A post-modern expression of industrial heritage in new buildings in Manchester came to civic prominence in 1981 in the city’s main public space Albert Square, with the construction of Heron House (Leach Rhodes and Walker). As an element in a long running master plan, (Gosling 1962) this project saw the architects abandon their earlier Miesian and Brutalist modes to produce a commercial building that referenced the inexpressive regularity of the Manchester mill, with a rough brick elevation with punched rectangular openings. A ground floor arcade presented a civic character to the square and a new processional route through the city, but might readily be seen to derive from wharf-side precedents in Manchester’s extensive canal network. This combination of new commercial space (courtyard car-park, offices and ground floor retail space) in old industrial clothes was an innovative piece of post-modern townscape that owed some slight debt to the rational architecture movement of the mid 1970s with its emphasis on the return to the sharply defined European urban block.

A more problematic example from this same early 1980s period is the Whitworth Street car-park where the concrete floors of the parking decks are concealed from the street by a window frameless brick façade which continues the height and scale of a street of late nineteenth and early twentieth century commercial warehouse and office buildings. The brick façade returns one bay along the adjoining side streets but while this might be considered a post-modern gesture, it is a common feature of the neighbouring terracotta clad Edwardian buildings such as Bridgewater House (Harry Fairhurst 1912) that adjoin it. It is therefore both contextual and, in a Venturi-like sense, ironic . (Figure 3)

The term ‘innovative nostalgia’ had been applied (by Chartered Surveyor Weekly in1983) to the publically funded ‘Old Labour’ project for the redevelopment of Central Station as G-MEX and it might now be seen as a useful term to characterise much of the work produced in this period with its contradictory combination of new and old directions. Although the planning policies in the city had taken a more conservative direction following the perceived disasters of the mass housing projects of the 1960s and 1970s, full blown post-modernism with classical features was not itself regarded as appropriate and the specific architectural language which did develop was seen as very rooted in the physical fabric of the industrial past and the aesthetically expressed idea of the ‘industrial’, creating a recognisable brand style firstly for the music business, then small scale loft-style refurbishments and eventually more corporate clients with larger projects. The influence of graphic designers for Manchester-based Factory Records, particularly Peter Saville and Trevor Johnson, and the extension of their client base outside the music industry should not be underestimated. (Figure 4)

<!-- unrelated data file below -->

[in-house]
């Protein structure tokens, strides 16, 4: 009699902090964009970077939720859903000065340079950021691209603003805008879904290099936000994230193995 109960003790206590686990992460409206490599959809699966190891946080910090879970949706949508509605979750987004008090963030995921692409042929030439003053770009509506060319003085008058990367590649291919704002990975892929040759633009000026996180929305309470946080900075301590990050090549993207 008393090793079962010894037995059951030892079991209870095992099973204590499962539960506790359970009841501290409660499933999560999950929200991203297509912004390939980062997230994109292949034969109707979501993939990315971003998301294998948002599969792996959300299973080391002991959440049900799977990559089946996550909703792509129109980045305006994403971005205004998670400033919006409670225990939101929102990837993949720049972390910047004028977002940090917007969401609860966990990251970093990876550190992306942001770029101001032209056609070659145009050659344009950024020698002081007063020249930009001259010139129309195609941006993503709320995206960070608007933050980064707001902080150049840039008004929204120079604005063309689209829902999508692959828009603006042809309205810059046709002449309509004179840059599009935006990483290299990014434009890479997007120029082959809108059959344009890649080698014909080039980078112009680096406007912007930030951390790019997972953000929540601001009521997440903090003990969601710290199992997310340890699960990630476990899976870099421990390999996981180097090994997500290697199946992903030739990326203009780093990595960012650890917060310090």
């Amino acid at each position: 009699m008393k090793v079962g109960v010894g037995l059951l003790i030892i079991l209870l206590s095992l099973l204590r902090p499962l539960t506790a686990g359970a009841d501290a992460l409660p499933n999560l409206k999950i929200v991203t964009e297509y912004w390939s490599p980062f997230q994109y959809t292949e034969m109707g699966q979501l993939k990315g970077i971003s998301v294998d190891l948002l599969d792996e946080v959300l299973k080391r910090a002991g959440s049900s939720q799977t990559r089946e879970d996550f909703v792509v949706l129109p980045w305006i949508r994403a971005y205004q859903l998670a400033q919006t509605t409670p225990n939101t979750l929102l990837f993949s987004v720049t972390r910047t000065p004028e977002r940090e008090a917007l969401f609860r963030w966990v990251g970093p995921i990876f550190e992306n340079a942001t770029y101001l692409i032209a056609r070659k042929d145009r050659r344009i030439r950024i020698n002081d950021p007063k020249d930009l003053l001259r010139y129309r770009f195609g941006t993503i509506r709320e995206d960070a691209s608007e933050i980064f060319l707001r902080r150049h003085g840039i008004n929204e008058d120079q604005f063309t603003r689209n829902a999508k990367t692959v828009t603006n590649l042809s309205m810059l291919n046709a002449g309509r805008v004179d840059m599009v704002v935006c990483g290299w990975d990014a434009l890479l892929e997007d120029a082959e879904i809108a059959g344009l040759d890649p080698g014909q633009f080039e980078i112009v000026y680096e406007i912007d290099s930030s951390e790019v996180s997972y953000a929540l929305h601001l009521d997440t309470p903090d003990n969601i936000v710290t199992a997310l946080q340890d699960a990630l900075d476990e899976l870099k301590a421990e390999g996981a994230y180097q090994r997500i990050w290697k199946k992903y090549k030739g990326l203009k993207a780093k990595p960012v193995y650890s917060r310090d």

The choice of the name ‘Factory’ had, of course, a local resonance but it was a reference to a much more prominent cultural stage. Adopted by local television personality and new music promoter Tony Wilson as a nod to the Warhol Factory and the transgressive and transdisciplinary countercultural scene in New York, it was applied first as the name of a punk era club night before it became the name of the record label with a code number FAC _ used for recordings, events or in the case of FAC 51 a nightclub. Wilson was also influenced by the Situationists, although this movement provided him with slogans and an avant-garde cachet. In terms of the Situationist exploration of marginal urban spaces as somewhere that ludic possibilities could be exploited the selection of Whitworth Street West as the location of the Haçienda nightclub (Ben Kelly 1982), between a railway viaduct and a canal was highly evocative. (Figure 5)

Marking the connections between Warhol and Debord, the commodification of culture and its simultaneous disavowal, the construction of the Haçienda nightclub brought the post-industrial aesthetic development to a definitive moment. A double height industrial space with I-beam columns and skylights were a somewhat uncomfortable environment when converted into a pioneering nightclub. Against the normative aesthetic of plush fabrics and mirrors, Ben Kelly’s interior used industrial surfaces and graphic signage to extend the visual language created for posters and record sleeves by Saville. The interior owed a debt to Constructivism but its early manifestation also contained one or two classical post-modern references. The brick exterior, retained from the original building, which had last seen use as a yacht showroom, was appropriated into the aesthetic template in the same way that the post-industrial cityscape had been used to provide suitable contexts for band photographs by the likes of Kevin Cummins and Anton Corbijn.